Posts by: John Veldhoen

Book Review: Shape of Light

 By John Veldhoen

Distributed Arts Publishing has a new catalog called “Shape of Light” corresponding to an exhibition of photography, still taking place as I write this at the Tate Museum, in London. The point I want to make is communication relies on abstraction, regardless of considering how language works. And there is nothing to be afraid of.

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Dreaming Together: Books at The Camera Store

 By John Veldhoen

What my writing for this blog can achieve is limited most of all by exigency, but since what I have penned here was written periodically, I can make limited reparations for the stupid things that I have said. Writing tends, like painting and photography, to point outwards to other things. If I was explicit about what I know is the ultimate nature of reality, while it would be a heartfelt recital, I wouldn’t be able to take credit for it. The early part of this blog is irenic, and the last piece I wrote about materialism and synesthesia was wrong. I certainly admit to materiality, and I am deceived not least of all by my own vanity. This recalls a Christian apologist from India that I have been reading recently, who wrote about a Zen adherent, and an incident where the disciple thought of his heart is like a mirror needing to be cleaned, and to whom the apologist replied that if everything is nothing, where can the dust cling?

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Book Review: Layers of Reality

 By John Veldhoen

What fascinates me though is how the expanded definition of synaesthesia used in “Layers of Reality” is how representational realism, and dualism, has become the reigning position of our age; many today find the descriptions of materialism comforting.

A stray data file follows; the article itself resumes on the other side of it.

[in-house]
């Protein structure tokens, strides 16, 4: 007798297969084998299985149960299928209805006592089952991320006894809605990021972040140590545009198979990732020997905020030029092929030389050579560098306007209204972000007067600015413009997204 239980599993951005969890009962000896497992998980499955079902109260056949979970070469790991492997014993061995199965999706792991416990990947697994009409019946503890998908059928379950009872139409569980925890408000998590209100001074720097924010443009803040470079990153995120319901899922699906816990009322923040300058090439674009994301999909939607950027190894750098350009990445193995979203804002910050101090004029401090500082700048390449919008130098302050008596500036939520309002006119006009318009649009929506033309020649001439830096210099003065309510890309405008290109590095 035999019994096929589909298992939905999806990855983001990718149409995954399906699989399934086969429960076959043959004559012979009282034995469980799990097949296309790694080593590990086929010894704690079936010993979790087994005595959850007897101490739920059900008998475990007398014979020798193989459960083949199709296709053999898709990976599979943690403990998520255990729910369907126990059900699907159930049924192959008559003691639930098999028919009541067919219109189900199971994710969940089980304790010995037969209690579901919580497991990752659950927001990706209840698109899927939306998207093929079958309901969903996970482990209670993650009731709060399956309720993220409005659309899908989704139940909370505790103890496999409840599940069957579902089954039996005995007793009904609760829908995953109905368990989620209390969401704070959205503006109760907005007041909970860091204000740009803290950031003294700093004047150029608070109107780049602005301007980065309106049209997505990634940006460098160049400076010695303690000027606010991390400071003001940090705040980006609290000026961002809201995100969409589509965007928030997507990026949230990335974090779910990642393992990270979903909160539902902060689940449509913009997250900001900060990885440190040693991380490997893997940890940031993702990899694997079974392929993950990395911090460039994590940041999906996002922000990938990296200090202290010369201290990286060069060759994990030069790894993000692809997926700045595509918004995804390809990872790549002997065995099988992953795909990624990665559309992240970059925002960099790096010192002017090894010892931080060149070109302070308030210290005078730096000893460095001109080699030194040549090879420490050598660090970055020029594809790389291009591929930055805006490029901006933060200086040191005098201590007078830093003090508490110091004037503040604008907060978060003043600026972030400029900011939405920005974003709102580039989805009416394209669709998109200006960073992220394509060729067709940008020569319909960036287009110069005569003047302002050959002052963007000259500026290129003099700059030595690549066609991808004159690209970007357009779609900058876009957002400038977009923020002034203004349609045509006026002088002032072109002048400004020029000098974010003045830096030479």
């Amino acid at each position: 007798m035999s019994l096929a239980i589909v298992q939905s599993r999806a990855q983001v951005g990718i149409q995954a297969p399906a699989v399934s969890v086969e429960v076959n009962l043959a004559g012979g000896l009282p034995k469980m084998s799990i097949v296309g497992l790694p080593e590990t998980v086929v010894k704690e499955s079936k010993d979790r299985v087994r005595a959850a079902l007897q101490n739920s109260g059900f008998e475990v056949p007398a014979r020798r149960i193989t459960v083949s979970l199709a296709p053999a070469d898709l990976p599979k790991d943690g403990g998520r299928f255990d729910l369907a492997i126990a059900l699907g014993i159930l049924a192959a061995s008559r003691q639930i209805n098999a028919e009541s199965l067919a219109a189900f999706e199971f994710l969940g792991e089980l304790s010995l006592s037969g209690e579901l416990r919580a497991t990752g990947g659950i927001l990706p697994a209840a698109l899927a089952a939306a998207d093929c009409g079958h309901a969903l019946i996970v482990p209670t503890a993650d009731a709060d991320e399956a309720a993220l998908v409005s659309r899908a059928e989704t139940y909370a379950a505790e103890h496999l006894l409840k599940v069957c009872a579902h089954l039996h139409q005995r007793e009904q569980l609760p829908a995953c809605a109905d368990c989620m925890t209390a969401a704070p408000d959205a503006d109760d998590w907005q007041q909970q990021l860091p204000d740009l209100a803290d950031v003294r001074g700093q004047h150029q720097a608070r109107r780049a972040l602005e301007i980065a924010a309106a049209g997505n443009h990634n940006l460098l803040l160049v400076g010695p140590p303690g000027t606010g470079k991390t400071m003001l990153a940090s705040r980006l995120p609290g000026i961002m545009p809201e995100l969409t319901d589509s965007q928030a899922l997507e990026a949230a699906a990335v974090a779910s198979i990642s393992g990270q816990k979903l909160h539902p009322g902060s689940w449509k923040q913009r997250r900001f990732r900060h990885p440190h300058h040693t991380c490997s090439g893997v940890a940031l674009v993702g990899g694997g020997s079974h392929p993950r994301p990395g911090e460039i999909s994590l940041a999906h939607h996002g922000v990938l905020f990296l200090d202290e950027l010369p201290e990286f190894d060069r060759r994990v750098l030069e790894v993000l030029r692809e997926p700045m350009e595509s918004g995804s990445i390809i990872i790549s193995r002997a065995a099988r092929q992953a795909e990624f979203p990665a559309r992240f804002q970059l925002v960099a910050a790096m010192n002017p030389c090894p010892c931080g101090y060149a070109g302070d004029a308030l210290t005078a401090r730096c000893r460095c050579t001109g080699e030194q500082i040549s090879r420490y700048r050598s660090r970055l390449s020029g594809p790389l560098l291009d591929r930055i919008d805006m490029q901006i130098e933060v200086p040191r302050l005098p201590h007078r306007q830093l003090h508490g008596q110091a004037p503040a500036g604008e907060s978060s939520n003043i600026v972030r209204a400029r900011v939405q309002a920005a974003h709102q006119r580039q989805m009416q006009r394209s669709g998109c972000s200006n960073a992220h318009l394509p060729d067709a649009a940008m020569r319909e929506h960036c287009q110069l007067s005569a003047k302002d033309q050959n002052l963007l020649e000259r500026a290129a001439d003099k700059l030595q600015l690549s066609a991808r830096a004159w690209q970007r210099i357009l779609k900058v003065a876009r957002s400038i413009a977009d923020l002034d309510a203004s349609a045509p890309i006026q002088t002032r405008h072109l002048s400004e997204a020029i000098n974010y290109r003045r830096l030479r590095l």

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Banking on Images and Conversations

 By John Veldhoen

I’ve been thinking lately that the discursive images used in architectural mock-ups have something to do with what all photographs are, as writing with light, photographs now seem to me as fractal parts of a greater design.

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The Street Photography of Garry Winogrand

 By John Veldhoen

Garry Winogrand is the preeminent practitioner of what has become known as the genre of street photography, which he’d probably resent the heck out of my writing. In an interview in 1981, when questioned about the term street photography, Winogrand referred to it as “a stupidity”. Geoff Dyer is a writer, primarily a novelist, though he is a fine critic.

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